The metal is mixed with other styles though, and industrial or perhaps electronic music is the first musical style I'd pull out of the hat to describe the hybrid elements on this album. Vocals and in some cases guitars are given industrial makeovers in key passages; the latter perhaps just as often a result of mix and production as a focused effort to make the songs sound industrial (i.e., that the industrial effects as such may be more of an accidental result). Still, the guitar sound is slicked down quite a bit and does make me think of industrial metal more than progressive metal quite a few times.

Gothic metal is a second element making an appearance in the songs of this creation, with powerful female vocals as a key feature, and melodramatic symphonic keyboard passages making regular appearances. The latter isn't a dominant feature though, in case any Nightwish fan suddenly feels the urge to check this out.

Other elements in this mix of styles are mellow, melodic passages with distinct commercial leanings - most notable in the classy ballad "Why This Woman's Life" - and guitar soloing somewhat dominated by neo-classical inspired guitar work.

This adds up to a very nice release; for those that can find such a mix of styles enjoyable. It's neither fish nor fowl, and how many that will find a mix of these appealing I'm uncertain of. Personally I find this to be an enjoyable album though; nothing earth-shattering but the compositions are mostly well-thought out, the performances, mix and production hold high class and the band does touch upon moments of brilliance on occasion. Worth investigating by the curious, and I'd guess that this is a release that may be pulled out as a forgotten jewel a decade from now.

 Hybrid by VENTURIA album cover Studio Album, 2008
3.92 | 10 ratings

Venturia Progressive Metal

Review by Windhawk
Special Collaborator Honorary Collaborator

4 stars French outfit Venturia's sophomore effort is an aptly named creation.

The musical style explored is one describeable as progressive industrial metal, and personally made me think of a mix between acts like Deadsoul Tribe, Dream Theater and Nine Inch Nails - although I do suspect others will form different conclusions when it comes to the musical heritage resulting in this creation. Nightwish should probably be name-dropped too, given the utilization of mellow, clearly commercial-sounding passages as well as melodramatic and symphonic effects in some tunes.

The songs as such are enjoyable; well made and well performed. The compositions are somewhat predictable and tend to follow a distinct pattern; but strong moods, groovy melodies and some quirky details make them interesting non the less; with the ballad Why This Woman's Life and the quirky exploration Sublimated Dementia deserving special mention.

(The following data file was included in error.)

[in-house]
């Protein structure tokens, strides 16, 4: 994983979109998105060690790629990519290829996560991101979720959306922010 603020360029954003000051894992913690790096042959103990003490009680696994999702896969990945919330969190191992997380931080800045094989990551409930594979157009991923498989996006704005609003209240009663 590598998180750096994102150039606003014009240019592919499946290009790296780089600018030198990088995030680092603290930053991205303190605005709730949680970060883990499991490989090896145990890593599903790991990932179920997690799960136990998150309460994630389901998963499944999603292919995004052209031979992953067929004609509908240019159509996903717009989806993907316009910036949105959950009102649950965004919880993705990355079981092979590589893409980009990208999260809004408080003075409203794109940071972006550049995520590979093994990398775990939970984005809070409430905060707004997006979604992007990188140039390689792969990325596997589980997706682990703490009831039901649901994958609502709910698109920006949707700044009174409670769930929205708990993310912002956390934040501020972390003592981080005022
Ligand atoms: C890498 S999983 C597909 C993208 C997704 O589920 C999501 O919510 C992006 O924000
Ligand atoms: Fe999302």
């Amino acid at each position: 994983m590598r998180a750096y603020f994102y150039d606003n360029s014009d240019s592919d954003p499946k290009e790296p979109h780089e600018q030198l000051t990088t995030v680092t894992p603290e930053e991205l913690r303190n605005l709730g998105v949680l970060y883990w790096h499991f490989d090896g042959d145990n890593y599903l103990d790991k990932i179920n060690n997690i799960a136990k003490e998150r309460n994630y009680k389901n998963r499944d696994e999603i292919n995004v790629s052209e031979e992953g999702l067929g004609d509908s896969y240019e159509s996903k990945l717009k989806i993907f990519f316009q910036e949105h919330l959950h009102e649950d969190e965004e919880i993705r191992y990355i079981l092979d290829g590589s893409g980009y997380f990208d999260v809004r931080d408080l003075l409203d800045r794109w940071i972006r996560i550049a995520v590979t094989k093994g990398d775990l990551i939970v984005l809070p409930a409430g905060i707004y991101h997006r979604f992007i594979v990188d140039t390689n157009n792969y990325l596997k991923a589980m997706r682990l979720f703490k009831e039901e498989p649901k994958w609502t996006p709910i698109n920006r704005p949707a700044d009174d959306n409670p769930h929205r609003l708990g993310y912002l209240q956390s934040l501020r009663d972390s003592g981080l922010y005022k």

The main problem with a release such as this is that it's neither fowl or fish though; and as such it may have a limited appeal. Still, worth checking out by those who think that fosh or fiwl might be a cool thing.

 The New Kingdom by VENTURIA album cover Studio Album, 2006
2.69 | 7 ratings

The New Kingdom
Venturia Progressive Metal

Review by pepato

2 stars I was quite disappointed by this album: after listening to few samples, I thought I had found an original prog-metal band, but the whole LP ends up to be quite boring.

Venturia play a prog-metal with a strange pop influence. The most original thing, in my opinion, is the voice of the male singer, which is closer to pop-dark 80s music rather than the abused screaming of neo-Pavarotti which prog-metal is used to. Furthermore, the song-writing is a lot depending from pop easy-listening music. This is not a bad thing, because makes the band very original. Listen to The News Kingdom or Take me Down to understand what I say.

The album is beautifully executed, the players have an astonishing technique: the sound is extremely polished; this, together with the non-standard melodies they play, adds a very original sound the the whole ensemble. Marc's voice, as I said, is also original. But it's not very powerful and various, and ends up to be boring. Also, I don't understand why the female singer Lydie has so little space. A duet-based album would have been great.

The songs are not very different from each other, and the whole album seems quite lacking of surprises; it seems like some gears are missing. A more mature song-writing and execution would make this band go further. By now, they are still at a starting point.

In the end, an interesting debut by a good-potential band, but we are still waiting to see the great thing coming out. Let's wait and see. By now, we can entertain ourselves with a pearl: the track Words of Silence is worth 5 stars. Listen to believe.

Thanks to burritounit for the artist addition. and to NotAProghead for the last updates